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Overview

- Annuities
- Perpetuities
- Complex Cash Flow Streams
- Learning objectives
- Distinguish between an ordinary annuity and an annuity due, and calculate present and future values of each.
- Calculate the present value of a level perpetuity and a growing perpetuity.
- Calculate the present and future value of complex cash flow streams.

FIN3000, Liuren Wu

Ordinary Annuities

- An annuity is a series of equal dollar payments that are made at the end of equidistant points in time such as monthly, quarterly, or annually over a finite period of time.
- If payments are made at the end of each period, the annuity is referred to as ordinary annuity.
- Example 6.1 How much money will you accumulate by the end of year 10 if you deposit $3,000 each for the next ten years in a savings account that earns 5% per year?

FIN3000, Liuren Wu

The Future Value of an Ordinary Annuity

- The time line: i=5%

Time

Cashflow: 3000 3000 … 3000

FV [?]

- We want to know the future value of the 10 cash flows.
- We can compute the future value of each cash flow and sum them together:

3000(1.05)9 + 3000(1.05)8 + … + 3000 = 37,733.68

0

1

2 …

10

FIN3000, Liuren Wu

The Future Value of an Ordinary Annuity

- The earlier cash flows have higher future values because they have more years to earn interest.
- Year 1 cash flow can earn 9 years of interest.
- Year 10 cash flow does not earn any interest.

FIN3000, Liuren Wu

The Future Value of an Ordinary Annuity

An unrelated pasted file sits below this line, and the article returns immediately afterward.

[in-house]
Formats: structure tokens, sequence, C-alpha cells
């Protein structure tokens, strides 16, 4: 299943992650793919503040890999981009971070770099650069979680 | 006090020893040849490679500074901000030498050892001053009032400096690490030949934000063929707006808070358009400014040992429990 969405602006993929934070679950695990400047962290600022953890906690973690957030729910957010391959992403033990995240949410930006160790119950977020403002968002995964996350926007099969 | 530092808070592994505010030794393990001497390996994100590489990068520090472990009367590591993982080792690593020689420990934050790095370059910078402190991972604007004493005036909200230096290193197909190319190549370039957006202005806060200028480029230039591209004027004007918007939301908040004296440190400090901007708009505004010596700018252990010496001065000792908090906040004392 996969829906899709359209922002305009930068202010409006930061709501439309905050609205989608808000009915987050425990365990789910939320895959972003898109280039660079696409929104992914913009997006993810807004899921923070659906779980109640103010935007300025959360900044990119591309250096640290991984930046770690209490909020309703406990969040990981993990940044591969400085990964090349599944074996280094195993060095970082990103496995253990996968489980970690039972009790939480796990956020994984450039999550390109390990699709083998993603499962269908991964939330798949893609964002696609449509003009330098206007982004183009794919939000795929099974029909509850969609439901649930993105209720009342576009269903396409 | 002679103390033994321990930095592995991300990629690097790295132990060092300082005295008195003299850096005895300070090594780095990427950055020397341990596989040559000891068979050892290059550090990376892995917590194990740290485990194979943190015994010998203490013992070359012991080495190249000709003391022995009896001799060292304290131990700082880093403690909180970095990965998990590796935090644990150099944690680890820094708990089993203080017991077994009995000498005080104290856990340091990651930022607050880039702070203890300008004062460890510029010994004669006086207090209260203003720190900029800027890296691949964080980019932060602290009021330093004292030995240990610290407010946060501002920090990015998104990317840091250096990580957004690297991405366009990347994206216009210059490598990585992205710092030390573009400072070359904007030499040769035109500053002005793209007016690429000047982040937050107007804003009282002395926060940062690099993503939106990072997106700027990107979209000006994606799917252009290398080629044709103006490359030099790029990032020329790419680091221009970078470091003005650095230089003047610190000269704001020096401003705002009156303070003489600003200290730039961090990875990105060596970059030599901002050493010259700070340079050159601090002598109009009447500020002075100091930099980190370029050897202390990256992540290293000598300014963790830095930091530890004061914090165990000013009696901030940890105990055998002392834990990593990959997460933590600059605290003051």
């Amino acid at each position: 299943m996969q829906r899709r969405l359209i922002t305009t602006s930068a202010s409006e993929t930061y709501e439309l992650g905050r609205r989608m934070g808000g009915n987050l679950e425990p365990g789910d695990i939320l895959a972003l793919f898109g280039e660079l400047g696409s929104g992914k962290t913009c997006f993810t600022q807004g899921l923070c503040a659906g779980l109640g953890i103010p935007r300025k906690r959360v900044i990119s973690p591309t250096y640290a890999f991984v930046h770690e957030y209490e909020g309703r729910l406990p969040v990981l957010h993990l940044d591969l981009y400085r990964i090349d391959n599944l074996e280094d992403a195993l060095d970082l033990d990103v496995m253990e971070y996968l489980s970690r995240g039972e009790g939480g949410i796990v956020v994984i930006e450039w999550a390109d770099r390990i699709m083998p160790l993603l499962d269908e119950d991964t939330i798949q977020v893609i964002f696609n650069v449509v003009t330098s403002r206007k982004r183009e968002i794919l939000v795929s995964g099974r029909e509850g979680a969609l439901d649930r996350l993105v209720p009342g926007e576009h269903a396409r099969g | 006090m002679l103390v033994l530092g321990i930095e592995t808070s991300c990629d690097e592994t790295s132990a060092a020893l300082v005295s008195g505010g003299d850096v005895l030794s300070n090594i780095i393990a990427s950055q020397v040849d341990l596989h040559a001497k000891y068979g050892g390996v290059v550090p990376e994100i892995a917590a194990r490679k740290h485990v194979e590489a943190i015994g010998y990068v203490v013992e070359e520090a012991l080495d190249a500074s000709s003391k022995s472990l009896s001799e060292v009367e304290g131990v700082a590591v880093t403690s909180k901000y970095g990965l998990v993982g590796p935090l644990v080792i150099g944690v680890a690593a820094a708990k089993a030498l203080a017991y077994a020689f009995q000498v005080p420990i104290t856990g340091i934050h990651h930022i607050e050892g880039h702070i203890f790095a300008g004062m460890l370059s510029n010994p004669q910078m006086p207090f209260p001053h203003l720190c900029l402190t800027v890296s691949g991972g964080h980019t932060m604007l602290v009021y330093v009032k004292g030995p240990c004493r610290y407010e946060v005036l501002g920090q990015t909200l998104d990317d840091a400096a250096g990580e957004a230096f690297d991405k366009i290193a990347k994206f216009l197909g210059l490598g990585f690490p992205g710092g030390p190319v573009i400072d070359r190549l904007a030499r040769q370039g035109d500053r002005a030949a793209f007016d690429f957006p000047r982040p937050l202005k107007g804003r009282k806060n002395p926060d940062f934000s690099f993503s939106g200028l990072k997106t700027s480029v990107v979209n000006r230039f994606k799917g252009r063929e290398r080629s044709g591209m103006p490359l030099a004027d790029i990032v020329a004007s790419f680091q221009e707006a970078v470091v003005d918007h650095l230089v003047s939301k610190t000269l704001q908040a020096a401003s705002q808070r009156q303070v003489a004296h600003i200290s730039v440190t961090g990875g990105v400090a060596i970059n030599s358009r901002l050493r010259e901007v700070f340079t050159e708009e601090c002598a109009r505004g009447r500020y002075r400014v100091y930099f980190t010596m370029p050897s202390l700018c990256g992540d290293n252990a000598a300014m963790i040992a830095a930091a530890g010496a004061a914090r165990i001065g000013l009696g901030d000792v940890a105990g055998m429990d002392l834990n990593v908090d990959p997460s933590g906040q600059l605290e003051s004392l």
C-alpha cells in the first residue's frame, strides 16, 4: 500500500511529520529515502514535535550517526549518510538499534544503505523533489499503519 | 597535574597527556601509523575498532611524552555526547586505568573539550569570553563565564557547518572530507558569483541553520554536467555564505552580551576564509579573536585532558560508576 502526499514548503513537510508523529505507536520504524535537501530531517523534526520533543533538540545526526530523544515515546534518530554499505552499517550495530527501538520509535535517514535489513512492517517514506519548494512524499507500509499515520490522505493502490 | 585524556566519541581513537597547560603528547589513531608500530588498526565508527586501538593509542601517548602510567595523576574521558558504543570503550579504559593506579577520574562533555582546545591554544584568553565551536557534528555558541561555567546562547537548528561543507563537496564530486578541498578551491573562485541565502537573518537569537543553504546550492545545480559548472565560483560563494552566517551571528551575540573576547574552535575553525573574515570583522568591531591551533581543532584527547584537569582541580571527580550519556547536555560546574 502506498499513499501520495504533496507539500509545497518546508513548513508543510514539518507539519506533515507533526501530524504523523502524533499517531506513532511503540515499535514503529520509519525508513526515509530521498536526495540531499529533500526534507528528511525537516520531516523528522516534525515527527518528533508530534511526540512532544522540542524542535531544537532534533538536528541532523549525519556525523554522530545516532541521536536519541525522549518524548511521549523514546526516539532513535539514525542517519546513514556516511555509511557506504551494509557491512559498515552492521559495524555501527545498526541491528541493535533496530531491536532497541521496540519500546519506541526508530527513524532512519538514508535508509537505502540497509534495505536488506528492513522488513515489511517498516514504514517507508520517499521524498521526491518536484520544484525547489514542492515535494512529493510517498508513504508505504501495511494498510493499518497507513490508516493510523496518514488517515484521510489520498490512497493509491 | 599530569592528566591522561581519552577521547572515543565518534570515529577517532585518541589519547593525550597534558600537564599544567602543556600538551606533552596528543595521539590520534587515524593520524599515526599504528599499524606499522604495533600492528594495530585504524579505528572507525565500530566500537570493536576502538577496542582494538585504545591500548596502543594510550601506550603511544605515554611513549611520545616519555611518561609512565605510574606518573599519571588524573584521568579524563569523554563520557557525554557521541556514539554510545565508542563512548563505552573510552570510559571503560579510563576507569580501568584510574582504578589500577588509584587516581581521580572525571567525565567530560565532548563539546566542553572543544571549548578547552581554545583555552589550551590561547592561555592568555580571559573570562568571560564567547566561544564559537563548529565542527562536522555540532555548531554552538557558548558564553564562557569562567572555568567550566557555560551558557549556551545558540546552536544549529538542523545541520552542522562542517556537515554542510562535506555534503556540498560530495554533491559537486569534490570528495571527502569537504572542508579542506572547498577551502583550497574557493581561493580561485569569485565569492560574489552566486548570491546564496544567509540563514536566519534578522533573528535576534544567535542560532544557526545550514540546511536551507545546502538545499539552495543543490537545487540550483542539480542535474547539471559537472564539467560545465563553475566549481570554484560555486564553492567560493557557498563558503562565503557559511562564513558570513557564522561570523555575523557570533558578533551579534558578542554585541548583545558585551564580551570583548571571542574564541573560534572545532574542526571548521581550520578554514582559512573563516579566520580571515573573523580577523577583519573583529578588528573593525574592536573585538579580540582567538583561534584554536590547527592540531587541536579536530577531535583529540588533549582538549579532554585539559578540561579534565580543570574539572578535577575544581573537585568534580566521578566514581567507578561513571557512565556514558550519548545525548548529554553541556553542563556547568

- Since the annuity cash flow has a strong pattern, we can also compute the future value of the annuity using a simple formula:
- FVn= FV of annuity at the end of nth period.
- PMT = annuity payment deposited or received at the end of each period.
- i = interest rate per period
- n = number of periods for which annuity will last.

FIN3000, Liuren Wu

Example 6.1

- $3,000 for 10 years at 5% rate. Use the formula
- FV = $3000 {[ (1+.05)10 - 1] ÷ (.05)}

= $3,000 { [0.63] ÷ (.05) }

= $3,000 {12.58}

= $37,733.68

FIN3000, Liuren Wu

Solving for PMT in an Ordinary Annuity

- Instead of figuring out how much money you will accumulate (i.e. FV), you may like to know how much you need to save each period (i.e. PMT) in order to accumulate a certain amount at the end of n years.
- In this case, we know the values of n, i, and FVn in the formula FVn=PMT [((1+i)n-1)/i], and we need to determine the value of PMT.
- PMT=FVn/[((1+i)n-1)/i].

FIN3000, Liuren Wu

Examples

- Example 6.2: Suppose you would like to have $25,000 saved 6 years from now to pay towards your down payment on a new house. If you are going to make equal annual end-of-year payments to an investment account that pays 7%, how big do these annual payments need to be?